Alvarez never interviewed for the endorsement. She did not think she would get the support of the group, which also backed Capps and Sims-Moten. 

“To some degree, this experience was similar to being a newcomer in a new country or school, where you don’t even speak the language,” Alvarez said. “I entered a game where the opponents had the previous year’s title, were already on third base, had the proper sports equipment and trainers, while I was just learning how to hold a bat.”

But as an immigrant, Alvarez was used to battling the odds. 

She came to the United States with her parents as a child, and spoke only Spanish at the time. She attended McKinley Elementary, La Cumbre Junior High and San Marcos High schools, as well as Santa Barbara City College.

Her experience helps her connect with the Santa Barbara community, including Latino residents. 

“Life is our best teacher,” Alvarez said. “This is not theory, or a script. I lived it.”

She said she’s experienced similar situations as many of the district’s students. She identifies with them, so she brings compassion and patience. 

“I started in fifth grade at McKinley school here in Santa Barbara,” she said. “What I had going for me was that even though I did not speak English, I was literate in Spanish. I knew how to fluently read and write, and I loved math. This strong foundation catapulted me to acquire a new language.

“I see this as one of the biggest challenges faced by many current students; they do not have this foundation.”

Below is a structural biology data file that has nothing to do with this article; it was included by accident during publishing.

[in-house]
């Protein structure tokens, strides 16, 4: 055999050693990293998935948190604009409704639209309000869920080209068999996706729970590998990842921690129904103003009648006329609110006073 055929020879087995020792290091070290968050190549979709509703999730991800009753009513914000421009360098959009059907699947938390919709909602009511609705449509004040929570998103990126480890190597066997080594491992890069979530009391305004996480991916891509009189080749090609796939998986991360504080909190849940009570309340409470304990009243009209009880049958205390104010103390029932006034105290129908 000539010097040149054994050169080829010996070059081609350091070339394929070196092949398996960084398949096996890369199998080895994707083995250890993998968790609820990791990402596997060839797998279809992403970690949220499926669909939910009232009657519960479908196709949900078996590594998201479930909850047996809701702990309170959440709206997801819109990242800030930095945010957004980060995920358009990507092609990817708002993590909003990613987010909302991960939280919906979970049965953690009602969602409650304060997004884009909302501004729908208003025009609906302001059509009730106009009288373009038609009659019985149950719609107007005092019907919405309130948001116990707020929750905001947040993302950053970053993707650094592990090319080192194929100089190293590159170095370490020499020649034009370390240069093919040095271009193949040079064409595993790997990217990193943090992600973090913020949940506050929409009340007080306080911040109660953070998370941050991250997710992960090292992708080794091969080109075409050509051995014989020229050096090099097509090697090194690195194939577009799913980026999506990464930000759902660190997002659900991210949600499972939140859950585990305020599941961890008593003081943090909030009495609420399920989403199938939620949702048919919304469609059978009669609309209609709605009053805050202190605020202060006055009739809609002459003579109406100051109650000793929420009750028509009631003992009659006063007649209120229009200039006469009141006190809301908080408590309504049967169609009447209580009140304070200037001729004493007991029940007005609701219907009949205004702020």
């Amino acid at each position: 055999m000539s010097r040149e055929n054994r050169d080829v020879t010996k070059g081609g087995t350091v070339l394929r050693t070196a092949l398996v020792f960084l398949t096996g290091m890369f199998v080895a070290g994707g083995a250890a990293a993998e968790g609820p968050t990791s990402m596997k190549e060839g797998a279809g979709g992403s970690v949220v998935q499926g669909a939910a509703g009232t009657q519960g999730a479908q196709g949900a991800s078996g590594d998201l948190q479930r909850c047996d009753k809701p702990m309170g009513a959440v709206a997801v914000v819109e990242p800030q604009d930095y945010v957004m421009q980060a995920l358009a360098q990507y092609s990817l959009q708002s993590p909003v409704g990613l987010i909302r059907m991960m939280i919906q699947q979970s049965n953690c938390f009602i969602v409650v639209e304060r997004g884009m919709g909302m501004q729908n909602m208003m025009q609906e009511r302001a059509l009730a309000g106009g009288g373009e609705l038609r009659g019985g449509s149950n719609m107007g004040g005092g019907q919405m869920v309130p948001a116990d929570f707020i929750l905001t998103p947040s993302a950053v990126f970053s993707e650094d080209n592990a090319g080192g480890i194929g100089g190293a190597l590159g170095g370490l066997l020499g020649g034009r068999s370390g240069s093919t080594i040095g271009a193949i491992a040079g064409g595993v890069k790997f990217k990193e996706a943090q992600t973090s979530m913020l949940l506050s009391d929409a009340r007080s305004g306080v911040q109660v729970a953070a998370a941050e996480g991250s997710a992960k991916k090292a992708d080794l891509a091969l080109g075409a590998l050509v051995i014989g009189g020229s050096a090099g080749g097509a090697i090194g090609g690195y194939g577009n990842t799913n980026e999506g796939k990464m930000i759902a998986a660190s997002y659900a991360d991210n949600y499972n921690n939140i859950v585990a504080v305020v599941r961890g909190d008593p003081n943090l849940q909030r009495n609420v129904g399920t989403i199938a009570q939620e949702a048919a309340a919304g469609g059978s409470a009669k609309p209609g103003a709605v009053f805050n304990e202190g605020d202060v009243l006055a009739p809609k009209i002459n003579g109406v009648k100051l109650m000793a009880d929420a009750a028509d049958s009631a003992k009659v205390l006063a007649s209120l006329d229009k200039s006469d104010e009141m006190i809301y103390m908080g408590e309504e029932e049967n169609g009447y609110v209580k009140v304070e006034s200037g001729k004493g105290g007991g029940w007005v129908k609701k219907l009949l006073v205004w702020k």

She said she understands how difficult it is for some students to meet the academic standards, and how they get discouraged because it is impossible to catch up and keep up at the same time. 

“Also, their parents might be in survival mode,” Alvarez said. “They are working as much as they can to keep afloat. Besides the language barrier, they are not savvy about the educational system, nor do they know how or why to advocate for their kids.

“This is reality for many of our district families.”

Alvarez, a human resources manager, said these experiences and perspectives helped her resonate with voters, and that the party’s endorsement was not necessary for her win. 

“I did not seek any political party’s endorsement,” Alvarez said. “I kept true to the fact, and the law, that school board races are supposed to be non-partisan. In my mind, candidates are to focus on how they are going to add value to the board and contribute to a better education outcome for all students.”

Her campaign brought many people together whom she grew up with in the community. 

“It took my life back to my childhood years,” Alvarez said. “People I had gone to elementary, junior high and high school with reached out when they heard I was running. Also, former co-workers, supervisors, teachers, my kids’ friends, their parents, my siblings and their friends, and current and former school board members whom work or have worked for, all embraced my candidacy and supported me.